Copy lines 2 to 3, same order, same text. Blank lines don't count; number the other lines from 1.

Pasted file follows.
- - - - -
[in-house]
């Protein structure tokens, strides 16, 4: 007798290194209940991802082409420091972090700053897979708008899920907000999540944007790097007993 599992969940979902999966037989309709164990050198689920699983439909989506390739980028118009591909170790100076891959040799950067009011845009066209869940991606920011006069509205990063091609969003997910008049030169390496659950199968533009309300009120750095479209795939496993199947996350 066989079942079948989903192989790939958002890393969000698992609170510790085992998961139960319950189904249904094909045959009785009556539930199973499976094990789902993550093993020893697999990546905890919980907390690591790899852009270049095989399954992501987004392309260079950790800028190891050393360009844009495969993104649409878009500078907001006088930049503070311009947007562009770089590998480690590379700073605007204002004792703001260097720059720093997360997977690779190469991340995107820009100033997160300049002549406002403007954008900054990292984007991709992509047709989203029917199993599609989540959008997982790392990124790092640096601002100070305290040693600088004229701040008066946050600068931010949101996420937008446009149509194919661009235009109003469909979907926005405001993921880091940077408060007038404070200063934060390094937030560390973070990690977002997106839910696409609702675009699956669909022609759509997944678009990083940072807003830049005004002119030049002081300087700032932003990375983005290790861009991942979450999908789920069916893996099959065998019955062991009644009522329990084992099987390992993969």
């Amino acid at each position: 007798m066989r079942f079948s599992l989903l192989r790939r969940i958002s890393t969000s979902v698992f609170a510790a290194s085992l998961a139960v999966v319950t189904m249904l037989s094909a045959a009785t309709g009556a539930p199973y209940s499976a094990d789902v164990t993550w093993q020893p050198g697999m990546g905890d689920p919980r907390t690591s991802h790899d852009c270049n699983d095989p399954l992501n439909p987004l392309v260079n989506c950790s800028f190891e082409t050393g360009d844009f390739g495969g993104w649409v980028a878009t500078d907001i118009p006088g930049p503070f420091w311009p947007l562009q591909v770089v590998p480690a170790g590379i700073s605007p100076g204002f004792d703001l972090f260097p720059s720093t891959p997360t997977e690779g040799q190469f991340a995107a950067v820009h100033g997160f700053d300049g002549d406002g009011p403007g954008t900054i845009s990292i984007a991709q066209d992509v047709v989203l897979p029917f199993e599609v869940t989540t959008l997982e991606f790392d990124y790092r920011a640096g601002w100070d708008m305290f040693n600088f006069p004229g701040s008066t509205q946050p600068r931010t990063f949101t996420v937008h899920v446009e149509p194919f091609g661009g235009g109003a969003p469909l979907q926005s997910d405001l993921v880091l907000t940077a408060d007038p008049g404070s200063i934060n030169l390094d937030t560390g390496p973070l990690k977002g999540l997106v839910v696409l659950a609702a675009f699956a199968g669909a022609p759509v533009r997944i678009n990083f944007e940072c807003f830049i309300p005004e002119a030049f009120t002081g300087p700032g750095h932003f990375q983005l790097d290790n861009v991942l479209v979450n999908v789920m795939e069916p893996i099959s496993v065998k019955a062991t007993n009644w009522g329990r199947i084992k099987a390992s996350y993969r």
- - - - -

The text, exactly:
């Protein structure tokens, strides 16, 4: 007798290194209940991802082409420091972090700053897979708008899920907000999540944007790097007993 599992969940979902999966037989309709164990050198689920699983439909989506390739980028118009591909170790100076891959040799950067009011845009066209869940991606920011006069509205990063091609969003997910008049030169390496659950199968533009309300009120750095479209795939496993199947996350 066989079942079948989903192989790939958002890393969000698992609170510790085992998961139960319950189904249904094909045959009785009556539930199973499976094990789902993550093993020893697999990546905890919980907390690591790899852009270049095989399954992501987004392309260079950790800028190891050393360009844009495969993104649409878009500078907001006088930049503070311009947007562009770089590998480690590379700073605007204002004792703001260097720059720093997360997977690779190469991340995107820009100033997160300049002549406002403007954008900054990292984007991709992509047709989203029917199993599609989540959008997982790392990124790092640096601002100070305290040693600088004229701040008066946050600068931010949101996420937008446009149509194919661009235009109003469909979907926005405001993921880091940077408060007038404070200063934060390094937030560390973070990690977002997106839910696409609702675009699956669909022609759509997944678009990083940072807003830049005004002119030049002081300087700032932003990375983005290790861009991942979450999908789920069916893996099959065998019955062991009644009522329990084992099987390992993969």
């Amino acid at each position: 007798m066989r079942f079948s599992l989903l192989r790939r969940i958002s890393t969000s979902v698992f609170a510790a290194s085992l998961a139960v999966v319950t189904m249904l037989s094909a045959a009785t309709g009556a539930p199973y209940s499976a094990d789902v164990t993550w093993q020893p050198g697999m990546g905890d689920p919980r907390t690591s991802h790899d852009c270049n699983d095989p399954l992501n439909p987004l392309v260079n989506c950790s800028f190891e082409t050393g360009d844009f390739g495969g993104w649409v980028a878009t500078d907001i118009p006088g930049p503070f420091w311009p947007l562009q591909v770089v590998p480690a170790g590379i700073s605007p100076g204002f004792d703001l972090f260097p720059s720093t891959p997360t997977e690779g040799q190469f991340a995107a950067v820009h100033g997160f700053d300049g002549d406002g009011p403007g954008t900054i845009s990292i984007a991709q066209d992509v047709v989203l897979p029917f199993e599609v869940t989540t959008l997982e991606f790392d990124y790092r920011a640096g601002w100070d708008m305290f040693n600088f006069p004229g701040s008066t509205q946050p600068r931010t990063f949101t996420v937008h899920v446009e149509p194919f091609g661009g235009g109003a969003p469909l979907q926005s997910d405001l993921v880091l907000t940077a408060d007038p008049g404070s200063i934060n030169l390094d937030t560390g390496p973070l990690k977002g999540l997106v839910v696409l659950a609702a675009f699956a199968g669909a022609p759509v533009r997944i678009n990083f944007e940072c807003f830049i309300p005004e002119a030049f009120t002081g300087p700032g750095h932003f990375q983005l790097d290790n861009v991942l479209v979450n999908v789920m795939e069916p893996i099959s496993v065998k019955a062991t007993n009644w009522g329990r199947i084992k099987a390992s996350y993969r």